Some hospitals find the key to improving patient satisfaction is through their stomachs.
Hospitals across the country have hired professional chefs and now offer hotel-inspired service to improve the patient experience, according to an article from the Portland Press Herald. For example, Mike Sabo, director of hospitality services at Southern Maine Health Care in Biddeford, told the newspaper that food is just one part of the overall stay, but improvements in that area can help hospitals with marketing and patient satisfaction scores.
“There’s no question that people do make choices about their healthcare now, and not just about the clinical outcomes,” Sabo told the Herald. “Clearly, that’s primary, but they’re also looking for the rest of the package that goes with it, and food is a part of it.”
Patient satisfaction ratings are important tools for hospitals in the wake of the Affordable Care Act, though some have suggested too much emphasis is placed in them, FierceHealthcare previously reported.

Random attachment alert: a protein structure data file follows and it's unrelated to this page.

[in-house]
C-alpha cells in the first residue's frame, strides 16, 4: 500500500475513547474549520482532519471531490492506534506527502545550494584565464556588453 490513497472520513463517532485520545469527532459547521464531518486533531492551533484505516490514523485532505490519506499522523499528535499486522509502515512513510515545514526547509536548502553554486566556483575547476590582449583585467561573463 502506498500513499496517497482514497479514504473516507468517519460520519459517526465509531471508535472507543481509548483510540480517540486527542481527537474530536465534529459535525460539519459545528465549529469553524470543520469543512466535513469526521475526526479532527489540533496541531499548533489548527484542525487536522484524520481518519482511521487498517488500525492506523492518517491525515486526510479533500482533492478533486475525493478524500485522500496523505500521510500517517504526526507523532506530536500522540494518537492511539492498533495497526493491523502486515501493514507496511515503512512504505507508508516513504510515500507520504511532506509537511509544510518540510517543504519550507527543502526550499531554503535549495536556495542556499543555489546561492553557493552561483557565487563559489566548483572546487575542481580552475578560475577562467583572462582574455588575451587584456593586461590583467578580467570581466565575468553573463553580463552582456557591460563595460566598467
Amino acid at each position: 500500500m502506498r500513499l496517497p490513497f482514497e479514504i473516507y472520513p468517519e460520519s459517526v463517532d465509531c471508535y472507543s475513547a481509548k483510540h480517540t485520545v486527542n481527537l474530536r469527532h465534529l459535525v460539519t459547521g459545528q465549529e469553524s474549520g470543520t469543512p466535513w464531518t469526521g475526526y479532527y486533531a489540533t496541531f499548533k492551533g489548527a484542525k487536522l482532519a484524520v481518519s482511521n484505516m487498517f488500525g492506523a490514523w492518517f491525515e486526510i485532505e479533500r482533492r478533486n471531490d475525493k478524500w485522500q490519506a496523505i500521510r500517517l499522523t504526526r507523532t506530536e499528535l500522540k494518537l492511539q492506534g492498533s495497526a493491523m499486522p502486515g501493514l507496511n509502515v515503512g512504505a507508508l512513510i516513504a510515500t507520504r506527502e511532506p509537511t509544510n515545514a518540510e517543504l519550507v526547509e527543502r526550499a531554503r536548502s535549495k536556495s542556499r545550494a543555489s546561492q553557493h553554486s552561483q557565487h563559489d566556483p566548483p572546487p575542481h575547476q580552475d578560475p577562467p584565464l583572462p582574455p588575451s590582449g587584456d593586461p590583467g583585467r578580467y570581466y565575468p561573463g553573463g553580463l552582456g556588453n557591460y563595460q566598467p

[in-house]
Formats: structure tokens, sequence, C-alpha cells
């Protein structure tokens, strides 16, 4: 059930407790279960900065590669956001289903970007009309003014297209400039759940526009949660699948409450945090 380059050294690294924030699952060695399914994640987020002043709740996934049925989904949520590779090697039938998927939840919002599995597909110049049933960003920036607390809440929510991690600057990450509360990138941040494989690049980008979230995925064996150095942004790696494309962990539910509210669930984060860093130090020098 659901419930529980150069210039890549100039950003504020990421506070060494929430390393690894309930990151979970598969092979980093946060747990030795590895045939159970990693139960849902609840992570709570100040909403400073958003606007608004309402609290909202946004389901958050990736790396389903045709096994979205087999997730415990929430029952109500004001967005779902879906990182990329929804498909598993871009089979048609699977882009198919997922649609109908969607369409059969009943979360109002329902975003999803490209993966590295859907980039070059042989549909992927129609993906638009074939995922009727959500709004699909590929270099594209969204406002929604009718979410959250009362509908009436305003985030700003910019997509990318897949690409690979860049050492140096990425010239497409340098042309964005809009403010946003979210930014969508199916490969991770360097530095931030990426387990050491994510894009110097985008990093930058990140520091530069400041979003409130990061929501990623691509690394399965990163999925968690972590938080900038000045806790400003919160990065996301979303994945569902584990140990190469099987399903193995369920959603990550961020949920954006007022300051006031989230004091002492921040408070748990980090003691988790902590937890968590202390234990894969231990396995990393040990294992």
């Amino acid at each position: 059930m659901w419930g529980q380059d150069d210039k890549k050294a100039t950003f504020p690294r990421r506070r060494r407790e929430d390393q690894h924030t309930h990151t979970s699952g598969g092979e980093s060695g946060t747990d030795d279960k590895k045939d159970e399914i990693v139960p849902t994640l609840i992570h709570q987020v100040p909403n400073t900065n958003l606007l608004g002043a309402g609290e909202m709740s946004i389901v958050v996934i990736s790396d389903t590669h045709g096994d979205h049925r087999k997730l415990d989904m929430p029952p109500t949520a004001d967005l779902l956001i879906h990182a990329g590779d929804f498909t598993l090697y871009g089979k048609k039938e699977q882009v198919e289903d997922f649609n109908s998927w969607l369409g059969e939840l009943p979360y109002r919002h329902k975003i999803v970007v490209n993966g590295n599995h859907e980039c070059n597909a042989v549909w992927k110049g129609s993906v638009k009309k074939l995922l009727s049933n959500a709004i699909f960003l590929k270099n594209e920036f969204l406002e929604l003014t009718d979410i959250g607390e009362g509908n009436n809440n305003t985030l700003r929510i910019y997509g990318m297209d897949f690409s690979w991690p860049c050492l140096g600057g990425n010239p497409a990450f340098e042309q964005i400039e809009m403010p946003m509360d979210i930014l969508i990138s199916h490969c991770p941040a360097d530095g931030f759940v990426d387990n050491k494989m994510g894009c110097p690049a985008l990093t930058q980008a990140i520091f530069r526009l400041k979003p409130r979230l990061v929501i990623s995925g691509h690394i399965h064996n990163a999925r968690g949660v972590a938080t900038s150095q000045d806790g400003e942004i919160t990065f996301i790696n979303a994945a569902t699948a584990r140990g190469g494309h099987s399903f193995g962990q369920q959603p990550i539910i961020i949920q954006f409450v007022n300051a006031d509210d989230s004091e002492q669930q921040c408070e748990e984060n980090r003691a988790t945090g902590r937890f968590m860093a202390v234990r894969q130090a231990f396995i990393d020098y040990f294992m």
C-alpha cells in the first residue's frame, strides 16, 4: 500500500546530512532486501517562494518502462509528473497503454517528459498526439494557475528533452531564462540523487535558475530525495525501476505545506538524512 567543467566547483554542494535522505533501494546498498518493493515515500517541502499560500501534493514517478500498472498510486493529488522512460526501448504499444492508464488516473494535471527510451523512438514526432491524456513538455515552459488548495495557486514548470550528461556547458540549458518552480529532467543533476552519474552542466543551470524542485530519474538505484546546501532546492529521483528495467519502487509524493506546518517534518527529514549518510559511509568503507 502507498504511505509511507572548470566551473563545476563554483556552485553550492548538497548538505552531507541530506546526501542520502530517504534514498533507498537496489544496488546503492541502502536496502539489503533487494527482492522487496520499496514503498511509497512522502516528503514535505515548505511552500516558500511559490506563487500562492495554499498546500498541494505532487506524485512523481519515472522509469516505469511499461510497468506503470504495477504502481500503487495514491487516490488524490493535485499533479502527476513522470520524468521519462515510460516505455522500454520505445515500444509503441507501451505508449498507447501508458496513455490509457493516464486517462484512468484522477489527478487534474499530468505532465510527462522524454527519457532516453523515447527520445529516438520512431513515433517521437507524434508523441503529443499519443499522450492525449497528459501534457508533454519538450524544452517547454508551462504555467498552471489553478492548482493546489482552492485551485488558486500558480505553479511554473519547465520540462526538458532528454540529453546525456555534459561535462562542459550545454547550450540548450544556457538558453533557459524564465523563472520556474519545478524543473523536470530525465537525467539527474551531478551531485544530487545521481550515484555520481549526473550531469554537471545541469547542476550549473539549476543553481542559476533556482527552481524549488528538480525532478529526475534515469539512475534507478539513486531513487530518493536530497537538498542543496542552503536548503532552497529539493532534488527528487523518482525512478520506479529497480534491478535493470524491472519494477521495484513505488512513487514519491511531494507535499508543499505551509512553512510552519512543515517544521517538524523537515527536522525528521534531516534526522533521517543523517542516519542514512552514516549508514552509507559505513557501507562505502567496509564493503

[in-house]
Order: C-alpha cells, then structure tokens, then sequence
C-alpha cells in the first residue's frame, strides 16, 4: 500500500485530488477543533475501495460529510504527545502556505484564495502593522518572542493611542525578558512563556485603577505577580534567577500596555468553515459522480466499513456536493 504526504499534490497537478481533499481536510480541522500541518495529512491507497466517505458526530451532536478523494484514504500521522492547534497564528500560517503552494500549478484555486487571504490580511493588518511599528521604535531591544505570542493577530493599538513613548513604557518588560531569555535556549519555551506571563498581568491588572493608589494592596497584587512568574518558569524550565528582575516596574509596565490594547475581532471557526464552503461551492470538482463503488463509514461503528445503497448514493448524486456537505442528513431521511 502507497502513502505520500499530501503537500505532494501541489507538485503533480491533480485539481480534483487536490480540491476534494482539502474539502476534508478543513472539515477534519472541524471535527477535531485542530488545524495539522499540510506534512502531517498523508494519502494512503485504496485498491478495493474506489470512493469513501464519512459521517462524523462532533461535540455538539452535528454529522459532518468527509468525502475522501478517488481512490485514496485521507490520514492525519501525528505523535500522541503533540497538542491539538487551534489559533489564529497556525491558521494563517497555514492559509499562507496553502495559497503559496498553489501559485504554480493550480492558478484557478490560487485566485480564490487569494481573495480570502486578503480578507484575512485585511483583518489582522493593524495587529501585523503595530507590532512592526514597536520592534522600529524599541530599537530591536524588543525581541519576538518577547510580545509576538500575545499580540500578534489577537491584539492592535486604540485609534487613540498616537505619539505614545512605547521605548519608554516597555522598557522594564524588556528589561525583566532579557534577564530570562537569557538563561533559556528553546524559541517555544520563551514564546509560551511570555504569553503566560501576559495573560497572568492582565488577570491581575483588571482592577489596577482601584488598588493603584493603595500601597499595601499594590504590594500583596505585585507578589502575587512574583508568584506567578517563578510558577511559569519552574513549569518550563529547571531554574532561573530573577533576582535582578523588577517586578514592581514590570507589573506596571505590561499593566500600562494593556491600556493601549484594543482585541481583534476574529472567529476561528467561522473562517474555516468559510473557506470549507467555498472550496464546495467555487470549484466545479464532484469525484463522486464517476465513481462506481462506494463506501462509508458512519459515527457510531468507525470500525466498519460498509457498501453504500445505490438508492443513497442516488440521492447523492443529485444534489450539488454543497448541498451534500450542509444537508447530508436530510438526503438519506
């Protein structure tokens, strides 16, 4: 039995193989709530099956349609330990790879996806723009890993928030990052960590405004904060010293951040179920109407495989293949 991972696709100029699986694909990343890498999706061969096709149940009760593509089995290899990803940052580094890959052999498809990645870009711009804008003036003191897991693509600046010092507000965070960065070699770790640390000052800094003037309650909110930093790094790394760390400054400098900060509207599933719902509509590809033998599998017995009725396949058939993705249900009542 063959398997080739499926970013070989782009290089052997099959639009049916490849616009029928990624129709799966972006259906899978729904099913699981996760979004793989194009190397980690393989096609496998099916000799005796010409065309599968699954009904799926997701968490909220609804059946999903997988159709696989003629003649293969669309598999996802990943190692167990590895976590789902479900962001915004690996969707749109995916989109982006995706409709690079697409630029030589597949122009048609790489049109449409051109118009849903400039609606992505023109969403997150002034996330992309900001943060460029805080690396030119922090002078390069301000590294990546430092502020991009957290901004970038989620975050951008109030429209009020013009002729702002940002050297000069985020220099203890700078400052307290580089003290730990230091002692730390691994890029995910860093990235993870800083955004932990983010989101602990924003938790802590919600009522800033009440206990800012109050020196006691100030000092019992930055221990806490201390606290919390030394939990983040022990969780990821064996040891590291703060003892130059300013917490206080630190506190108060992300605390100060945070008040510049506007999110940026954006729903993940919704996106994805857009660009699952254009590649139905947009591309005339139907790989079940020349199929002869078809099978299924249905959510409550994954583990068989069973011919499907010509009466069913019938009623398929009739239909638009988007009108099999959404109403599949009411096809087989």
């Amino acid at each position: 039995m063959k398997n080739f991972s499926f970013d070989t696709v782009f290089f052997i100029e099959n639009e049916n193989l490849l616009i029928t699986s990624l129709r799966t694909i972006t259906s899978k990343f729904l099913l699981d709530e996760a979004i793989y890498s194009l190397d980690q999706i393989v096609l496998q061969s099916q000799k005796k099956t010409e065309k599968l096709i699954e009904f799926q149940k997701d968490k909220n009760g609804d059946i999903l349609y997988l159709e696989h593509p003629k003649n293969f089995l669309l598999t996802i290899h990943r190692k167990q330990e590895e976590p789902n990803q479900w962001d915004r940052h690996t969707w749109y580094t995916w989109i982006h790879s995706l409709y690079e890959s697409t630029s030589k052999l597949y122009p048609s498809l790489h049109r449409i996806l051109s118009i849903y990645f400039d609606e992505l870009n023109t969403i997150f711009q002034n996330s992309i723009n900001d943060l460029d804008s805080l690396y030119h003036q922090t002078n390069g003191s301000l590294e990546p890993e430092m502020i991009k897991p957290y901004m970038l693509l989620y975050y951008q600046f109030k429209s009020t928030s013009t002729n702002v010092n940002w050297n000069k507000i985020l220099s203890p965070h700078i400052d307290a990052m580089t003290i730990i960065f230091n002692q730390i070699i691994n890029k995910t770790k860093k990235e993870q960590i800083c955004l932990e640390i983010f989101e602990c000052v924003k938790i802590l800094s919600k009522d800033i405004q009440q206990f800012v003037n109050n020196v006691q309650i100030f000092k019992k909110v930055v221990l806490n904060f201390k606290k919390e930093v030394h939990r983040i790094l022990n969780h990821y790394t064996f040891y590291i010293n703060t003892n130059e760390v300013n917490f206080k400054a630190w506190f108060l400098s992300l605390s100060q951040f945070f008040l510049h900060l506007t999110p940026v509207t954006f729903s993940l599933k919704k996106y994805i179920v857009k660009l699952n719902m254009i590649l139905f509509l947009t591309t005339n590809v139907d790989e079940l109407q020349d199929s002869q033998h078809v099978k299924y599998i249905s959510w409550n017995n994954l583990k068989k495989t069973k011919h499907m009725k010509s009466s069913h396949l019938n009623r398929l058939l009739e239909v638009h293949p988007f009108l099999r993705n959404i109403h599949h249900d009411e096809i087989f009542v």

Ryan Conklin, executive chef at UNC REX Healthcare in Raleigh, North Carolina, told the Herald that employing a chef can also have an immediate health benefit for some patients, as their experience can not only improve the quality of food served but find ways to reduce intake of salt or fat.
At Southern Maine Care, patients order food just as they would when ordering room service at a hotel-choosing what they want from the menu and when they want it. Mercy Hospital in Portland, Maine offers a similar style, and Bruce Turner, director of dining services, said the hospital immediately saw a 10 percent increase in patient satisfaction after implementing the room service approach.
- read the article